We use cookies to improve your website experience. To learn about our use of cookies and how you can manage your cookie settings, please see our Cookie Policy. By closing this message, you are consenting to our use of cookies.

Submit a Manuscript to the Journal
Historical Methods: A Journal of Quantitative and Interdisciplinary History

For a Special Issue on
Social Metabolism Sources and Methods

Manuscript deadline
31 March 2023

Cover image - Historical Methods: A Journal of Quantitative and Interdisciplinary History

Special Issue Editor(s)

Dr. Andrew Watson, University of Saskatchewan
[email protected]

Simone Gingrich, Institute of Social Ecology
[email protected]

Joshua MacFadyen, University of Prince Edward Island
[email protected]

Submit an ArticleVisit JournalArticles

Social Metabolism Sources and Methods

One of the central tenets of historical research is understanding and explaining change over time. As a way of answering questions of environmental history, Social Metabolism methods use quantitative sources to create robust, extended time-series data to conceptualize and quantify how societies changed as biophysical entities through the exchange of material, energy and substances with their environments. The Social Metabolism concept employs a number of sustainability indicators and environmental accounting tools that enable scholars to evaluate the socio-ecological transitions of societies. This highly interdisciplinary methodology, pioneered in the 1980s and developed mainly by scholars working in Europe into a diverse set of sophisticated approaches has gained increasing importance in historical research. In the last 20 years, environmental historians have used this quantitative approach to highlight major trends in the flow of material and energy that structure resource extraction, land use change, trade, economic livelihoods, waste, and emissions. The field has contributed to a biophysical reading of industrialization processes of the past two centuries. In this special issue, we assemble a number of recent examples of historical social metabolism approaches. We aim at covering diverse topics and regions, and at displaying the broad applicability of the concept to urban, rural, national and transnational cases, as well as the links to other historical fields (economic, technical, urban history), and to neighbouring disciplines (ecology, geography).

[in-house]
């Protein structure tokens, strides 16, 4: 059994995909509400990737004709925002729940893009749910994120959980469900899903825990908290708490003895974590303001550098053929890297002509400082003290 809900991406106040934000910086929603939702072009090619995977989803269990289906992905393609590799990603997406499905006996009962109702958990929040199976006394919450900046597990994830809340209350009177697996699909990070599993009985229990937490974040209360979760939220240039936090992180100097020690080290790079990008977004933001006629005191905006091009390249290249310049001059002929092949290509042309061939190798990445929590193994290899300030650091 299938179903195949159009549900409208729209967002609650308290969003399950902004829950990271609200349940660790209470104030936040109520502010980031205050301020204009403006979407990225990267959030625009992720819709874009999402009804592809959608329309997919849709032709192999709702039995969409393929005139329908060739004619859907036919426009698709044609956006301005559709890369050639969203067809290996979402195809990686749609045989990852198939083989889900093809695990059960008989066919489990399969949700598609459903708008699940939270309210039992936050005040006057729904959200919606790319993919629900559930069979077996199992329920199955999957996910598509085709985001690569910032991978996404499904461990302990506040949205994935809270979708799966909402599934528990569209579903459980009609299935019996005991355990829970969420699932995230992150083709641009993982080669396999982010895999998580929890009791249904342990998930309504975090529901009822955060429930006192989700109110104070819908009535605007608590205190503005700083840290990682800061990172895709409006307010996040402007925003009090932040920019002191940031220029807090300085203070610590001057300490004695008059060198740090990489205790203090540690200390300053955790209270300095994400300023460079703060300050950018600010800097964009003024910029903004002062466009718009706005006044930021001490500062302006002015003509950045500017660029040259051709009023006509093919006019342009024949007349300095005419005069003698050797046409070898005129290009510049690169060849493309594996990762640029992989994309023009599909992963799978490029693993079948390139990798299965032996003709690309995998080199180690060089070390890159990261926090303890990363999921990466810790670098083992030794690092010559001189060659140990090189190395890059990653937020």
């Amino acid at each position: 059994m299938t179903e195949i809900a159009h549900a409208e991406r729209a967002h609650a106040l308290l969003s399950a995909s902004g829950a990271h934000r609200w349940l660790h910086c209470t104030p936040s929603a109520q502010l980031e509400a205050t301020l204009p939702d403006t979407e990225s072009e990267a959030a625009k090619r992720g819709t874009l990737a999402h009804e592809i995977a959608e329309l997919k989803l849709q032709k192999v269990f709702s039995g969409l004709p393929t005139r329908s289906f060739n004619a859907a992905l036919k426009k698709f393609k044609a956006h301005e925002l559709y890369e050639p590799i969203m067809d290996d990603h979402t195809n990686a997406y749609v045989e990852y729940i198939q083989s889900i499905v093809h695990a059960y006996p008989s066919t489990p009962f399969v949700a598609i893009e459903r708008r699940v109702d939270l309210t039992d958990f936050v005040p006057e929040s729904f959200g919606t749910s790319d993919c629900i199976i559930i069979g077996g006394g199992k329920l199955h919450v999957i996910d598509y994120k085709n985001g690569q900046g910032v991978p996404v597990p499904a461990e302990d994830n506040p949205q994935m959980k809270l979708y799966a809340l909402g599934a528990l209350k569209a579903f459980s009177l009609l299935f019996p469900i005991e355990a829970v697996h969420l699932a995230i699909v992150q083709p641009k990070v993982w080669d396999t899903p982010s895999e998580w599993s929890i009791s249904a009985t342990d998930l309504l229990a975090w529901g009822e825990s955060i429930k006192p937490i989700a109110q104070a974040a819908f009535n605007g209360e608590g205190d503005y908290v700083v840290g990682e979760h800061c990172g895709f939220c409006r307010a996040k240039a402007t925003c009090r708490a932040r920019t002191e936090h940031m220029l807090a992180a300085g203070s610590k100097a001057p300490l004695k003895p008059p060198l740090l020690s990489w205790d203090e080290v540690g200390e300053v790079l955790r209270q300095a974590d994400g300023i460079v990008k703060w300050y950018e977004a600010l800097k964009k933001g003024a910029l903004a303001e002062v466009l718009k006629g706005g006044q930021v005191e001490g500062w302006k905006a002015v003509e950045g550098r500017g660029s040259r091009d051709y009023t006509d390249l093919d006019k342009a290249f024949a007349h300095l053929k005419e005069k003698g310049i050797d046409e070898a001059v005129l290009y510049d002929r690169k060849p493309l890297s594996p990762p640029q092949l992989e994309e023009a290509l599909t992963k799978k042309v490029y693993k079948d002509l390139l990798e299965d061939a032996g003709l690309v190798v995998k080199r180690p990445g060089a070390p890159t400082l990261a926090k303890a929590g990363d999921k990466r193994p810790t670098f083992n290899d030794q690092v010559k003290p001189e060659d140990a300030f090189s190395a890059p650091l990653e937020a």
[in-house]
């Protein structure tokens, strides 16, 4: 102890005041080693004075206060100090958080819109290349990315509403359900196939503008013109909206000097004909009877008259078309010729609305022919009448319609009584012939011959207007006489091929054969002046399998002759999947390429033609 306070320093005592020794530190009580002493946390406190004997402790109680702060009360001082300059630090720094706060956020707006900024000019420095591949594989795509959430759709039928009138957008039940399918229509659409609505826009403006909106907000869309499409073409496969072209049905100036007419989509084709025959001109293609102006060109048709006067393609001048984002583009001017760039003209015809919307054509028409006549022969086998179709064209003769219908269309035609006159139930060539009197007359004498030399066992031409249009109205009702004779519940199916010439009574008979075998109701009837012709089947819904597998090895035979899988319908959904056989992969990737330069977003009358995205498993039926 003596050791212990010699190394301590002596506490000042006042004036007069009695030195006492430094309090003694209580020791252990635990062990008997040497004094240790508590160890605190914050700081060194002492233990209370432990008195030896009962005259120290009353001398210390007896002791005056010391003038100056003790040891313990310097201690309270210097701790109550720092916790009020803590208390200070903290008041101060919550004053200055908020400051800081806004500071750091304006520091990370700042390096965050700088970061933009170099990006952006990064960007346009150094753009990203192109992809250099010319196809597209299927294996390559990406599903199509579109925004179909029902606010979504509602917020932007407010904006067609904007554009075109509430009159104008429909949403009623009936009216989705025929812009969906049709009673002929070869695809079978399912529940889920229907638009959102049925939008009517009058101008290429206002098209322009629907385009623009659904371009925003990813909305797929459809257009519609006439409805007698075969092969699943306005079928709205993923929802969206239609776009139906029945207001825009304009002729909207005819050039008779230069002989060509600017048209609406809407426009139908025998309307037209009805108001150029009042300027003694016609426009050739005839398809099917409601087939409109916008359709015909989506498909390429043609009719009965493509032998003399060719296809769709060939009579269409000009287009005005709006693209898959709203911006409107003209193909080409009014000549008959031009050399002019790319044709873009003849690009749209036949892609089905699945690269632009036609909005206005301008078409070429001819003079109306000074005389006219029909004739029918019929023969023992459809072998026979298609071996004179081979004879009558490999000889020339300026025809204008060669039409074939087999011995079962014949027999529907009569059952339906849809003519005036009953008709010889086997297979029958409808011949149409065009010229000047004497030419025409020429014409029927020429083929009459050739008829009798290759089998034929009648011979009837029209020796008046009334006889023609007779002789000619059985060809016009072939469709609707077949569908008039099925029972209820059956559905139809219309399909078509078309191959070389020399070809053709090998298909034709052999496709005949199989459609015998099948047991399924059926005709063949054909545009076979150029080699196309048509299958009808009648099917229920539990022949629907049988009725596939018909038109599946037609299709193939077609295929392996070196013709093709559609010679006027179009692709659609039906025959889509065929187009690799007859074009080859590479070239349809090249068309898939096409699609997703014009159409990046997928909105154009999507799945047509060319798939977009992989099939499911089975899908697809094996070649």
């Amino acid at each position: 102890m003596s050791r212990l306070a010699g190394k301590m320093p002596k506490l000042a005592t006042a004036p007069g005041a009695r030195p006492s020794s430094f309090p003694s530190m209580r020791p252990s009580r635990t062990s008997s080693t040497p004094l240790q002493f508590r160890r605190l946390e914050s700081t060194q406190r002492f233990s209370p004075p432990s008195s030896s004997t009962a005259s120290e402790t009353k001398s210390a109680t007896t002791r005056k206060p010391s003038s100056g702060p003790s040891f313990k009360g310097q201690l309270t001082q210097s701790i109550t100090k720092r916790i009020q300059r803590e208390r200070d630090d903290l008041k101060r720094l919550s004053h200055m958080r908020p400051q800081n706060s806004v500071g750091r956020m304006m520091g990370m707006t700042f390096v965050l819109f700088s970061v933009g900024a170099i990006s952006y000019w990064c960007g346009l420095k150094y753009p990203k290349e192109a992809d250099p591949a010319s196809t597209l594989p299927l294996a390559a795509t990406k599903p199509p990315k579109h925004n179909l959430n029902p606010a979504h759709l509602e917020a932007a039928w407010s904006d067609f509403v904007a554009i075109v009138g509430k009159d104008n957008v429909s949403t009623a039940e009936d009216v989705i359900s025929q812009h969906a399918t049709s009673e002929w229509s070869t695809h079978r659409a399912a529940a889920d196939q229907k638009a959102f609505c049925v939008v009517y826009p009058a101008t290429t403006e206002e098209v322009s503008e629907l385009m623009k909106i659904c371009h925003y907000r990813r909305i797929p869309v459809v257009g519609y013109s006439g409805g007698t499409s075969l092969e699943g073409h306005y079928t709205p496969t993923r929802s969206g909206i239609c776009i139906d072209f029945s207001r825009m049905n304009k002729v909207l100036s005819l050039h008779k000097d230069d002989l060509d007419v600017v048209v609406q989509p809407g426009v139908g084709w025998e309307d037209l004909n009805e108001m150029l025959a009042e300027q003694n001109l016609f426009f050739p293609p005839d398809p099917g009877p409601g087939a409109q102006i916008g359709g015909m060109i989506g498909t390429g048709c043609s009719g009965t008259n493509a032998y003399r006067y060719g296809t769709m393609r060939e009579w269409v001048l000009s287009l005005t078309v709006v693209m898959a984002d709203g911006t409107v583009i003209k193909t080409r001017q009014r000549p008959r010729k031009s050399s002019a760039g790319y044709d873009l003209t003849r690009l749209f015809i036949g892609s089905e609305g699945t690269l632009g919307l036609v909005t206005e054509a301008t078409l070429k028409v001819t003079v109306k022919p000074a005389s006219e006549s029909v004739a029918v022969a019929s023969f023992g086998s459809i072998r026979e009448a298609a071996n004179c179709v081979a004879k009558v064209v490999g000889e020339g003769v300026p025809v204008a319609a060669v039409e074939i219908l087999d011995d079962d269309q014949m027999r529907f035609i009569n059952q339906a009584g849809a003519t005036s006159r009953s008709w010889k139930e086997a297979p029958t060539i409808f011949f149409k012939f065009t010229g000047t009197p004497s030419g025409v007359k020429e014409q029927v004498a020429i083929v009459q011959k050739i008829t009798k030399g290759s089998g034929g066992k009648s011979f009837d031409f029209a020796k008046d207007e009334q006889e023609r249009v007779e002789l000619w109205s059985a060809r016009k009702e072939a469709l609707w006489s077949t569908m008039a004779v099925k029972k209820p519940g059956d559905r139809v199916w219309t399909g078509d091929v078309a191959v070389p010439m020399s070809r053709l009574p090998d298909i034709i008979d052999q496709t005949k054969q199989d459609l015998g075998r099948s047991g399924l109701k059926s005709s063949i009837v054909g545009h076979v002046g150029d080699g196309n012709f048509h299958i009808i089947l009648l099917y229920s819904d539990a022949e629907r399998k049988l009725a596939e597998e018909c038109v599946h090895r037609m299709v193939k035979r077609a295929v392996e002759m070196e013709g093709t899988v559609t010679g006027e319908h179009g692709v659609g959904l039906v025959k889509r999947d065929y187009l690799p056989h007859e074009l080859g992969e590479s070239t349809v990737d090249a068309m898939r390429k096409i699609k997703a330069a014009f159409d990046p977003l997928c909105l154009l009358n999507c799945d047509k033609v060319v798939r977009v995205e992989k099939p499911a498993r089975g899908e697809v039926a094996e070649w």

Social Metabolism methods are primarily quantitative. Their application relies on the quality and abundance of data required to carry out detailed material and energy flow analysis over relatively long time periods. Thus, a chief aim of this special issue will be to highlight the types of sources that scholars have used, and the methods they developed to processing them, to identify key indicators and account for important socio-ecological changes in the past as a result of land use change, resource extraction, economic development, urbanization, and industrialization. By emphasizing the distinct features of the sources, articles in this issue will focus on the various processes of developing robust analytical frameworks, in addition to describing the results of the respective analysis. The ultimate goal of this special issue is to introduce historical researchers to innovative ways of using large datasets to uncover patterns of socio-ecological change over time, and provide ideas on how these data can be interpreted.

Submission Instructions

Please enter the special issue title, Social Metabolism Sources and Methods, when submitting your paper.

Instructions for AuthorsSubmit an Article

We use cookies to improve your website experience. To learn about our use of cookies and how you can manage your cookie settings, please see our Cookie Policy. By closing this message, you are consenting to our use of cookies.